Weiser has been in a number of bands.  One in particular was Mae Pang (if you don’t know the origins of that name, do look it up–I had no idea).  Mae Pang was an all-girl garage rock band based in Philly.  As far as I can tell, they didn’t release any music.

However, Weiser has mined her experiences with Mae Pang for the basis of this book.  She has chosen the far superior band name of Broad Street for the book.

Kit Greene is a proofreader for a medical publishing house.  It’s the kind of job where an errant decimal point can be deadly (literally–it could effect the dosage of medicine).  It’s high stress and her boss doesn’t make it any easier. (more…)

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SOUNDTRACK: JACOB COLLIER-Tiny Desk Concert #48 (July 9, 2020).

collierI had never heard of Jacob Collier until his recent Tiny Desk Concert.  He was an impressive fellow to be sure.  He has an amazing vocal range and he can play just about any instrument you can think of.

So it should come as no surprise that Collier’s Tiny Desk (Home) Concert is over the top as well.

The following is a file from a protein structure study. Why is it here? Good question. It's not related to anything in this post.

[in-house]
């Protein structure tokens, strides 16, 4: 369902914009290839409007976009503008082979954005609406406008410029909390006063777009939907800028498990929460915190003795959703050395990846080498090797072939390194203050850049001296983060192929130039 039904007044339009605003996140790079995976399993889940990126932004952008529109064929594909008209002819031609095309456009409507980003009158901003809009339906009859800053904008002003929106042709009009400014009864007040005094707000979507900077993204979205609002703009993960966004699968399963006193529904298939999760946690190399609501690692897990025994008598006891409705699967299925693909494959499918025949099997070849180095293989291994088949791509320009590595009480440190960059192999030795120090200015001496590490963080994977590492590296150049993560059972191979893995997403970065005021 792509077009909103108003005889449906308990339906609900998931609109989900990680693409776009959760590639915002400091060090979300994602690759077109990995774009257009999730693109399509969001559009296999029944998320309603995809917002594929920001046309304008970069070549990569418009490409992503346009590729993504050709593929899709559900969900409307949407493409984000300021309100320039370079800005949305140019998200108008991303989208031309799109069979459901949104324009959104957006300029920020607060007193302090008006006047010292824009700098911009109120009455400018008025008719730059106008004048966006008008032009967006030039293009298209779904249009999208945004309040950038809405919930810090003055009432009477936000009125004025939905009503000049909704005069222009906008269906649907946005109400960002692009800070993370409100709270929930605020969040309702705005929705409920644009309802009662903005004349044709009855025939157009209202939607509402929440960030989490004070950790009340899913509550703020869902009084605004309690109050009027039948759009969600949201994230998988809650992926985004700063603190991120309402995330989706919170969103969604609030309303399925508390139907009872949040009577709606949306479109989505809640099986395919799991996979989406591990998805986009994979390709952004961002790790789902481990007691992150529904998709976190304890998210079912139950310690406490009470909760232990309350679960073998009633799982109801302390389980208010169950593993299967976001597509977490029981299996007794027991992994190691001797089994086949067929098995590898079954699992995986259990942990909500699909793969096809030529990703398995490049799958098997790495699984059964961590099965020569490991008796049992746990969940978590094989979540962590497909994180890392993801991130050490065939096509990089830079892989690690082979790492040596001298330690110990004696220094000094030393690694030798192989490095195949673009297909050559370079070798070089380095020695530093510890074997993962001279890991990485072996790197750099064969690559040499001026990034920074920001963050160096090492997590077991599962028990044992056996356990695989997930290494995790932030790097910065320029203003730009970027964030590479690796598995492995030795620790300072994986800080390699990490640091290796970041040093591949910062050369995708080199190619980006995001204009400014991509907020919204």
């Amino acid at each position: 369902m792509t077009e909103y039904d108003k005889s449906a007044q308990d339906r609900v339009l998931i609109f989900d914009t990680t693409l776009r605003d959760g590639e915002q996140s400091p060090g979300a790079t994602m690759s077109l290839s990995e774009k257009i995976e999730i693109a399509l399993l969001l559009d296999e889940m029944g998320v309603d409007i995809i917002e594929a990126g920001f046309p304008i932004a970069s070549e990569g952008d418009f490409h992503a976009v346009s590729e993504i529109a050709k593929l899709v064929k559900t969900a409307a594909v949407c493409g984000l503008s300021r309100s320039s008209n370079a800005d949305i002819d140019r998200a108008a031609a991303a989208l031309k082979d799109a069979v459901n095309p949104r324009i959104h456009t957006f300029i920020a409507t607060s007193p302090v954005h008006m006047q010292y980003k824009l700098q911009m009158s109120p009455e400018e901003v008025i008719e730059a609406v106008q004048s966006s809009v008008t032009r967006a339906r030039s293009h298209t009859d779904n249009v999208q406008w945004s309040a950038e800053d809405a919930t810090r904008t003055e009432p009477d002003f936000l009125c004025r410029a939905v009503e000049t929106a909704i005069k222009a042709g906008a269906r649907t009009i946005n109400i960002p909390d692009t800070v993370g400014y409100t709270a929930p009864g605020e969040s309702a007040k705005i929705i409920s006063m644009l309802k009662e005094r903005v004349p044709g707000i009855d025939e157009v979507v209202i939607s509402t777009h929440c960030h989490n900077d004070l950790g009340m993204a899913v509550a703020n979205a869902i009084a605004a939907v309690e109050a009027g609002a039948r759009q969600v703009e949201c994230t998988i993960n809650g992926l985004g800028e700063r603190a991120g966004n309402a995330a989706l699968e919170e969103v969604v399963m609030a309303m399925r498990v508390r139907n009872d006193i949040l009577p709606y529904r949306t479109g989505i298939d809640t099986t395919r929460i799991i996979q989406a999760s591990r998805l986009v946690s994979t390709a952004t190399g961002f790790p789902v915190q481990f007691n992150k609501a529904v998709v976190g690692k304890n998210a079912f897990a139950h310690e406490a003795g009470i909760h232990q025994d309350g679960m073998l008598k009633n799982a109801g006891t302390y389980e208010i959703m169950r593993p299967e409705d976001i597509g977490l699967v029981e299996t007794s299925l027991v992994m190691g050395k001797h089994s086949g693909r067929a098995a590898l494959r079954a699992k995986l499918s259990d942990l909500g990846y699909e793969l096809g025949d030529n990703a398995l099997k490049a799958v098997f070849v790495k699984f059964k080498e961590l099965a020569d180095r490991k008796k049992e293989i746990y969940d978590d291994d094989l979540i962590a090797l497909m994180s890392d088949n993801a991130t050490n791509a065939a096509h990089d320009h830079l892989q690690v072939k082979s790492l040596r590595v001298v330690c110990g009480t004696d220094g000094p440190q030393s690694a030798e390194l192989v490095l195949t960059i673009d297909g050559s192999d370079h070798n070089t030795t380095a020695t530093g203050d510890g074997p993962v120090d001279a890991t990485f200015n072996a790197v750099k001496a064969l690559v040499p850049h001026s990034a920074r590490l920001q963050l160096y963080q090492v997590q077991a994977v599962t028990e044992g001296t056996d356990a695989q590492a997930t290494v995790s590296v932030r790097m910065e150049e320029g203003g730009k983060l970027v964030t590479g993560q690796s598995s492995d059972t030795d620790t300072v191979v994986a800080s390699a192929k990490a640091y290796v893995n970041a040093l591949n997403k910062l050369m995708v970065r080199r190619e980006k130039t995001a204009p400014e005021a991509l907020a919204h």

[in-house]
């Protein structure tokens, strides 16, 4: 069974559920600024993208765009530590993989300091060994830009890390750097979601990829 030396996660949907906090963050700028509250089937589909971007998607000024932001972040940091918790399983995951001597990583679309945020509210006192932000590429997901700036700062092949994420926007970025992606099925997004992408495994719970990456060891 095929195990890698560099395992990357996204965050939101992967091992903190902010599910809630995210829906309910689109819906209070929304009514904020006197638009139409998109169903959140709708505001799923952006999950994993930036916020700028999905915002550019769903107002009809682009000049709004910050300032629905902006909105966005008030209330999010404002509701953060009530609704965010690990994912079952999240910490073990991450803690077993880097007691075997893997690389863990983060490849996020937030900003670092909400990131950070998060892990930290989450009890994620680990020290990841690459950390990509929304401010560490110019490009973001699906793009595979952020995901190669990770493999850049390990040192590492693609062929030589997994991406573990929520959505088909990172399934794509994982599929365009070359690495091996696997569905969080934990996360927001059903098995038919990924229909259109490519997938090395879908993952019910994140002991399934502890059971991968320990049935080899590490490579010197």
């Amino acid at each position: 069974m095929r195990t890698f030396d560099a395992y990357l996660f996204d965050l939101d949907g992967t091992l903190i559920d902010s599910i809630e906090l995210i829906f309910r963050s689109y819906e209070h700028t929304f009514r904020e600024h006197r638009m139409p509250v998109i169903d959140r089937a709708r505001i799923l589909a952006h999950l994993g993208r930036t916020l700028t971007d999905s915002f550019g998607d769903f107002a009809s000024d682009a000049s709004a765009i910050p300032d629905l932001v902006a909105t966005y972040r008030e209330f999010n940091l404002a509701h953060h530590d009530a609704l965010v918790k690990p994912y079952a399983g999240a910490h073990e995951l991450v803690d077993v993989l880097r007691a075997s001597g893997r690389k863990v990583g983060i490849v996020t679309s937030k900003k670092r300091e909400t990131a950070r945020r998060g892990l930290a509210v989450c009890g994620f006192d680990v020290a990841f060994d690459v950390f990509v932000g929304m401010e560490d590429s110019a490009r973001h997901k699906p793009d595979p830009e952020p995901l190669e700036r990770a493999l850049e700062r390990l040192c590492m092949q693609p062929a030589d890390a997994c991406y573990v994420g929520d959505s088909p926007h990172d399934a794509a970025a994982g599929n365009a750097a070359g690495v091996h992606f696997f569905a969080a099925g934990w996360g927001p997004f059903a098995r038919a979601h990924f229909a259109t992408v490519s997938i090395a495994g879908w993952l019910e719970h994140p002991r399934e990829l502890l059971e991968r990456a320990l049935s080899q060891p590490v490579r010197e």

But even knowing all of that, it is a still mind-blowing.  Because he has seamlessly spliced four videos of himself together.  So you have four Jacobs in four outfits playing everything in a room that is full of instruments.

The set starts with “All I Need.”  Lead singer Jacob is sitting on the floor in front of a steel drum.  This Jacob also plays the melodica solo.  On the left is keyboardist Jacob who plays the organ and, of course, mid song switches to piano and back again.  On the right is bassist Jacob who plays some excellent bass–including a nice solo at the end.  Way in back is Jacob on drums.  You can’t see him all that well, but you can hear his contribution perfectly.

Polymath musician Jacob Collier has been championing this style of one-man-band music videos since 2012, singing every note and playing every instrument. His cover of Stevie Wonder’s “Don’t You Worry ‘Bout a Thing”earned him a devout YouTube following at the age of 19, and he hasn’t slowed down since. The London wunderkind owns four Grammy Awards already, including two at the age of 22 in 2017…. Now 25, and with nearly a decade of experience producing every aspect of his own music from his home, Collier is uniquely positioned to crank out his best work from quarantine. In this video, each of the four parts was recorded in a single take. Pay close attention ; it’s easy to get tripped up inside Jacob’s head as he arranges this Rubik’s Cube of a video production, which feels both like a magic trick and a no-strings-attached bedroom session.